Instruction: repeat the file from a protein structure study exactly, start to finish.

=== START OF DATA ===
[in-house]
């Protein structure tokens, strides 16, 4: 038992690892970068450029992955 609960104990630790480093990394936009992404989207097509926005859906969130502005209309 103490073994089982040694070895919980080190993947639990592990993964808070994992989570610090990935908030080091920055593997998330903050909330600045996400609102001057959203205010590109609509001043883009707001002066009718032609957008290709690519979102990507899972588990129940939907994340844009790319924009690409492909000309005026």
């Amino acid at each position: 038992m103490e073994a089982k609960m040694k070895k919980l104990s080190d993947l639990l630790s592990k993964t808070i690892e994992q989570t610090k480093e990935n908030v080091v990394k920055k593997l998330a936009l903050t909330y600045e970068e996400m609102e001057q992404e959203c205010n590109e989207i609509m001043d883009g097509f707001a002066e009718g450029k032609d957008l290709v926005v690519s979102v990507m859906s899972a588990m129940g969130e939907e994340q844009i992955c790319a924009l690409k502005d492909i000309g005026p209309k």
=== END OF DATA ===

[in-house]
């Protein structure tokens, strides 16, 4: 038992690892970068450029992955 609960104990630790480093990394936009992404989207097509926005859906969130502005209309 103490073994089982040694070895919980080190993947639990592990993964808070994992989570610090990935908030080091920055593997998330903050909330600045996400609102001057959203205010590109609509001043883009707001002066009718032609957008290709690519979102990507899972588990129940939907994340844009790319924009690409492909000309005026």
């Amino acid at each position: 038992m103490e073994a089982k609960m040694k070895k919980l104990s080190d993947l639990l630790s592990k993964t808070i690892e994992q989570t610090k480093e990935n908030v080091v990394k920055k593997l998330a936009l903050t909330y600045e970068e996400m609102e001057q992404e959203c205010n590109e989207i609509m001043d883009g097509f707001a002066e009718g450029k032609d957008l290709v926005v690519s979102v990507m859906s899972a588990m129940g969130e939907e994340q844009i992955c790319a924009l690409k502005d492909i000309g005026p209309k």